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The recent announcement by Bank of America that it plans to triple its invest in digital banking this year to enhance its online and mobile portals shows how important those areas have become to financial institutions worldwide.

As today’s connected consumers demand mobile access to their favorite brands, banks are in a position to respond with apps that are rich with features and provide some services that used to require a branch visit, such as account opening.

For the most part, financial institutions are meeting the needs of their mobile-savvy customers. But the question now becomes how banks and credit unions can differentiate their mobile banking apps to keep their customers and members engaged and provide them with an experience similar to using apps from Amazon, Starbucks and Uber, just to name a few.

“We’re at a relative point of saturation [with mobile banking apps],” Robb Gaynor, a co-founder of mobile and online banking software developer Malauzai Software, said in a recent interview with ATM Marketplace sister publication Mobile Payments Today. “Everyone has an app and they’re all kind of the same.

“The days of mobile ‘me too’ are over and now people are looking for differentiation [with their mobile banking apps].”

Gaynor believes banks today need to keep two things in mind when it comes to the mobile experience: app design and features.

If banks want a blueprint for how best to meet Gaynor’s parameters for mobile banking success, USAA might have the just what they’re looking for, due to its unique position in the market.

Mobile everything

USAA is forced to think differently about its mobile banking experience because of types of members it serves — some 12 million U.S. military members, veterans and their families. While the San Antonio-based FI has what it calls financial centers in 10 states and Washington, D.C., most of its members are scattered worldwide on military bases and active war zone outposts.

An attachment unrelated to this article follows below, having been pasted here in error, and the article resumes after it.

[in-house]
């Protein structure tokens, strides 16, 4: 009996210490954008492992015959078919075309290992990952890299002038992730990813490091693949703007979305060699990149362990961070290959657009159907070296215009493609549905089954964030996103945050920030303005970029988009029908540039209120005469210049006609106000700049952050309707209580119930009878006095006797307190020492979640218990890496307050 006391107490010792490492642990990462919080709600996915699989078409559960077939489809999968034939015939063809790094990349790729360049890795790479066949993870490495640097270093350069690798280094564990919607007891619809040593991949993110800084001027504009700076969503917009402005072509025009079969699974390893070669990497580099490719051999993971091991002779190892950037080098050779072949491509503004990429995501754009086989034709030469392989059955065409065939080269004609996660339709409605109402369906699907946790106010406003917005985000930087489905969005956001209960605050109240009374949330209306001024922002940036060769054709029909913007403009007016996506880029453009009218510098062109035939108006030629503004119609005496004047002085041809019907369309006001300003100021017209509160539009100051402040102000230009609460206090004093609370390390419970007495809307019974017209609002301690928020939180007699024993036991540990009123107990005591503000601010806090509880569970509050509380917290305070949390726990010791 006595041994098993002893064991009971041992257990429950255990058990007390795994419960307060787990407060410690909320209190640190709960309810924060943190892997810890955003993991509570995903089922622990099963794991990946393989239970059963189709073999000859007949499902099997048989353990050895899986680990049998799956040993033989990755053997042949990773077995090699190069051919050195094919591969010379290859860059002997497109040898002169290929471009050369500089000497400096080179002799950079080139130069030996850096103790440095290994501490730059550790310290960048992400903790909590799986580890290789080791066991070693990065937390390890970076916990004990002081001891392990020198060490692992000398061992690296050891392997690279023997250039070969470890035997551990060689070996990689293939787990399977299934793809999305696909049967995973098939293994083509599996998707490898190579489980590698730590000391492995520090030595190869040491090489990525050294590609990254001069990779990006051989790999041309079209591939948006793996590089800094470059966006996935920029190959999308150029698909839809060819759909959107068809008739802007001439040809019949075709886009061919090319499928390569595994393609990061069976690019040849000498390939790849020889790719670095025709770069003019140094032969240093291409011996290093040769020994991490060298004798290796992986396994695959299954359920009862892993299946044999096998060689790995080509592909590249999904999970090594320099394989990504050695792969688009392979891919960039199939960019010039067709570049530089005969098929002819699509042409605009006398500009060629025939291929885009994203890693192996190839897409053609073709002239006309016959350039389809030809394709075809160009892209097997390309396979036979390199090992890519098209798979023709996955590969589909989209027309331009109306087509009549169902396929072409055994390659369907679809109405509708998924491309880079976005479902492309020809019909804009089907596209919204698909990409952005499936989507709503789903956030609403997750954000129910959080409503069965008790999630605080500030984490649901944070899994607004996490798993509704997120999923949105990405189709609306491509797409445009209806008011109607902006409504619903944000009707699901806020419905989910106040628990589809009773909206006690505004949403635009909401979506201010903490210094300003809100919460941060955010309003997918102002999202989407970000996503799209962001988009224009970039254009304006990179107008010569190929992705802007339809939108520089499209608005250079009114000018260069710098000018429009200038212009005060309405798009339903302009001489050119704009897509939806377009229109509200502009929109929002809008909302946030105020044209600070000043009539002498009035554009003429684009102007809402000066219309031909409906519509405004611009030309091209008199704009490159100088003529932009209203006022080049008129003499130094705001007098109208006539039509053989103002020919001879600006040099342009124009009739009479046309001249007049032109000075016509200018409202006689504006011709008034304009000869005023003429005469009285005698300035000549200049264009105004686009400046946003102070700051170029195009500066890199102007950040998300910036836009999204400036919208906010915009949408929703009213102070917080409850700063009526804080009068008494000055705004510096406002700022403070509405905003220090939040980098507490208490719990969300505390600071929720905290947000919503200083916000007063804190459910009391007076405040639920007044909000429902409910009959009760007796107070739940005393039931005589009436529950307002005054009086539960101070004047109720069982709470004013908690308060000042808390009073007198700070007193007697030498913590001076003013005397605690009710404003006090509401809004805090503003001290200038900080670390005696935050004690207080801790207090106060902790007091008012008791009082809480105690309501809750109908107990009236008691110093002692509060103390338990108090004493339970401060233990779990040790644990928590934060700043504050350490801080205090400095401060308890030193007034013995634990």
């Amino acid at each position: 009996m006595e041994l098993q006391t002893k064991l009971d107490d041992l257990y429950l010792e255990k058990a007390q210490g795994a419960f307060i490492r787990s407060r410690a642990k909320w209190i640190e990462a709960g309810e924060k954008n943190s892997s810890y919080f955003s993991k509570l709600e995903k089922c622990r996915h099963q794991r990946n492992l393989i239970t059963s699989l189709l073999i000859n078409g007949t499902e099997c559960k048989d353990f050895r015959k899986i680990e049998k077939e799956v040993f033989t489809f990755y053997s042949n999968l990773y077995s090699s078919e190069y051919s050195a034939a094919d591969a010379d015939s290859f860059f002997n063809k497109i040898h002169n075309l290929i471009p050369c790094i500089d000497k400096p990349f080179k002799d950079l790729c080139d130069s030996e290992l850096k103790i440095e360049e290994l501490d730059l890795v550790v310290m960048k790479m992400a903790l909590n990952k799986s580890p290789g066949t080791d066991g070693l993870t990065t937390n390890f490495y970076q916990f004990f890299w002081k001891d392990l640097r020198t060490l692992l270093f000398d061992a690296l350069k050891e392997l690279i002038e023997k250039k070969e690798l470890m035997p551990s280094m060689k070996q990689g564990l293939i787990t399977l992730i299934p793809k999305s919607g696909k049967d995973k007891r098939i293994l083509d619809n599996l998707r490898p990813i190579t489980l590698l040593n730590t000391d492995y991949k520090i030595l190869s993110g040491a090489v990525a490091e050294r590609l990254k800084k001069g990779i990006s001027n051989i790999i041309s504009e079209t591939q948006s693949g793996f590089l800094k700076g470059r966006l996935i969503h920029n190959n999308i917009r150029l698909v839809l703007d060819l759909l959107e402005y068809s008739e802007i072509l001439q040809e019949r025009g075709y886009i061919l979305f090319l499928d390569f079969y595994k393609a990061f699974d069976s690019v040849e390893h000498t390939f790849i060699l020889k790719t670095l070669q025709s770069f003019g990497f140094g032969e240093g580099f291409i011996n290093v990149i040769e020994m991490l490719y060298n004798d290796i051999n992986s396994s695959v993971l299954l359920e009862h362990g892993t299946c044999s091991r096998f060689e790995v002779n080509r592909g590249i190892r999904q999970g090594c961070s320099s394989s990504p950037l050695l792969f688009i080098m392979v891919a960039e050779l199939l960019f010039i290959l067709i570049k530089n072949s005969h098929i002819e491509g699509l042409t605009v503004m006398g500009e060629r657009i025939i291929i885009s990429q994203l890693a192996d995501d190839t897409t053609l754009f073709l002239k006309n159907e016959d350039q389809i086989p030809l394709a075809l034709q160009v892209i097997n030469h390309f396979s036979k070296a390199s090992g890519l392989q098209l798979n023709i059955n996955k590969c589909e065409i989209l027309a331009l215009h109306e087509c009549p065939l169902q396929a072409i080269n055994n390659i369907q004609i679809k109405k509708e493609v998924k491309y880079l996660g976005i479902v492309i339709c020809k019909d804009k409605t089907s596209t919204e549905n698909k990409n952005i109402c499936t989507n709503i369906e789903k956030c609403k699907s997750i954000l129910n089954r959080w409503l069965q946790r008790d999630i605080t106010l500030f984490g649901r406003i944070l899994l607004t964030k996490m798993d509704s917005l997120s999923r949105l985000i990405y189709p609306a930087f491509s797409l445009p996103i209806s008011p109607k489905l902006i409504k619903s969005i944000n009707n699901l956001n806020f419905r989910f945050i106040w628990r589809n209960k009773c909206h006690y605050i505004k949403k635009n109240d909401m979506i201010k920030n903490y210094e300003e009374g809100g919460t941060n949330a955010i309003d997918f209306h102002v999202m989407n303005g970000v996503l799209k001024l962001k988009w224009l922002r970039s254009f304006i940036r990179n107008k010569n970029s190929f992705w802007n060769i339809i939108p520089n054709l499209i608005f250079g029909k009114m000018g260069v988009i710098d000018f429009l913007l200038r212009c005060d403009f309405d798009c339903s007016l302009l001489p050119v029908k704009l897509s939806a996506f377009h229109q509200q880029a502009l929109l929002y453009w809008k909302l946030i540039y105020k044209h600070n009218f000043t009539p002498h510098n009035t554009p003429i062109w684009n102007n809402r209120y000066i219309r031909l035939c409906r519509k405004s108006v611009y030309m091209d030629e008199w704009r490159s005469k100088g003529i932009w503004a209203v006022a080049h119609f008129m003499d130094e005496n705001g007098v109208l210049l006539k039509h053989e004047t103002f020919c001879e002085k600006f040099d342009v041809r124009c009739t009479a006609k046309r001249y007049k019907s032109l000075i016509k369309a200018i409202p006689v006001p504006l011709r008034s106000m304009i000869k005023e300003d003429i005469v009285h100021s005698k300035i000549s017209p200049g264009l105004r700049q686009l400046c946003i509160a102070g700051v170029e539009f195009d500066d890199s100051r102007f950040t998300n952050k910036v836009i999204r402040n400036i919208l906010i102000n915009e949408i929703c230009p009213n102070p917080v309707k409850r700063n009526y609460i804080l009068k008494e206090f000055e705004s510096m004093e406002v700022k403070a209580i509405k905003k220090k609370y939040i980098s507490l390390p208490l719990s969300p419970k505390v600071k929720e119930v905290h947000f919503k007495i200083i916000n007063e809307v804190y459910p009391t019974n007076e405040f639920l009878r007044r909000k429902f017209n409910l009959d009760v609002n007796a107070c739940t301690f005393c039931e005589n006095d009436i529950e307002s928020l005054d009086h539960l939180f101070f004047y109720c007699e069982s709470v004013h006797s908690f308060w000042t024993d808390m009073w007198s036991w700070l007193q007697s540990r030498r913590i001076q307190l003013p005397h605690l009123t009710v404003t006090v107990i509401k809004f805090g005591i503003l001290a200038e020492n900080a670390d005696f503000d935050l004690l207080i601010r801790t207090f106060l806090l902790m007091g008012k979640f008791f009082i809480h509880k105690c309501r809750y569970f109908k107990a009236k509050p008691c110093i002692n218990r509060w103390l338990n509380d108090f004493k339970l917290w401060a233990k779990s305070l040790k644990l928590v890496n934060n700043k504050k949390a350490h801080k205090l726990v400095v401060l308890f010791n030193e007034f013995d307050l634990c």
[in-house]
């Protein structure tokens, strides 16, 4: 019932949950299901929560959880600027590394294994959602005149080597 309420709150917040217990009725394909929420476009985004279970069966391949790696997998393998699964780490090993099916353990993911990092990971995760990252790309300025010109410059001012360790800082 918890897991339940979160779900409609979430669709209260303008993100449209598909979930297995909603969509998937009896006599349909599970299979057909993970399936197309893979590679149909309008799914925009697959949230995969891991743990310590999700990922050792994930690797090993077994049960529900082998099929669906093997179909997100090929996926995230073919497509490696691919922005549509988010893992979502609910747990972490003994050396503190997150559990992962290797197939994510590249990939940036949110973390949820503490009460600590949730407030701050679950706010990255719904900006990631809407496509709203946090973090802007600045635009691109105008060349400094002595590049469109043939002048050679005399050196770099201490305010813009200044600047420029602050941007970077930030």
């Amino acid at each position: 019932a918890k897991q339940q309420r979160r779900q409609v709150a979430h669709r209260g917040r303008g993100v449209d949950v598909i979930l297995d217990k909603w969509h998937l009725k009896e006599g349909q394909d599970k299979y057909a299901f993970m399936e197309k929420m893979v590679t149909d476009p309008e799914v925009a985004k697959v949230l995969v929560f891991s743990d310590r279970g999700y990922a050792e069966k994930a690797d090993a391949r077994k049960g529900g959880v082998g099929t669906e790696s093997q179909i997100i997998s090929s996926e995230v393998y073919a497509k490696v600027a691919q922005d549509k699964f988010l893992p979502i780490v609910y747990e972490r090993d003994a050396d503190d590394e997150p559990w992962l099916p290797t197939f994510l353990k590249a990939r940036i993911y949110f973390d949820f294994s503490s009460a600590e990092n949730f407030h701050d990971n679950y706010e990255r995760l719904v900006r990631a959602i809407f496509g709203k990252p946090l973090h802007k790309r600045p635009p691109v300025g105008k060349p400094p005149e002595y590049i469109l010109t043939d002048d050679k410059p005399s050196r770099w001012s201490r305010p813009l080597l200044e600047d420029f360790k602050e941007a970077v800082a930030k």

If a soldier in Afghanistan needs to open a new line of credit for whatever reason, they can do it from USAA’s mobile app.

“By the very nature of our members’ jobs and their mobile lifestyles, providing exceptional experiences through mobile devices — and now wearables — is key to meeting our members’ needs,” Melissa Ehresman, assistant vice president of digital experience delivery for USAA Bank, told Mobile Payments Today in an email. “It allows them to continue to interact in their channel of choice with a great experience.”

USAA can claim a lot of “firsts” when it comes to mobile banking.

In 2009, it became the first major FI to allow check deposits via a smartphone as the iPhone surged in popularity with consumers. Last year it became the first U.S. financial institution to offer facial and voice recognition on a mobile banking app as added protection against fraud and identity theft.

In addition to these features, USAA has incorporated conveniences such as Touch ID recognition for iOS device users; a budgeting tool within the mobile app; and account opening capability.

“In its infancy, the mobile channel was often a replica of capabilities in other channels,” Ehresman said. “We’ve focused on finding ways to add more value to our members’ mobile app with new functionality such as our Deposit@Mobile upgrade that enables members to deposit up to 10 checks in the same session to different USAA accounts using video capture on the USAA app for iPad, iPhone and Android.”

In a market where new features and app design are key, banks and software developers can borrow ideas from others such as USAA and add their own spin.

That’s what Malauzai has done, mimicking USAA’s mobile app PIN login for some of its customers.

“These are small things, but they’re a big deal,” Gaynor said. “It’s a new feature, it’s different, but it makes it easier for everyone to bank. USAA has probably done the best job of finding features that allow them to differentiate [from others].”

Malauzai takes this approach with community banks and credit unions in order to “out-innovate the big banks in the mobile space,” according to Gaynor.

The company helped several client banks launch an Apple Watch app on the first day the device was available for purchase. Many major financial institutions couldn’t make the same claim.

Just this week, Bank of America announced the addition of a lock/unlock feature in the event a customer loses a debit card; 150 of Maluazai’s partners already have that capability.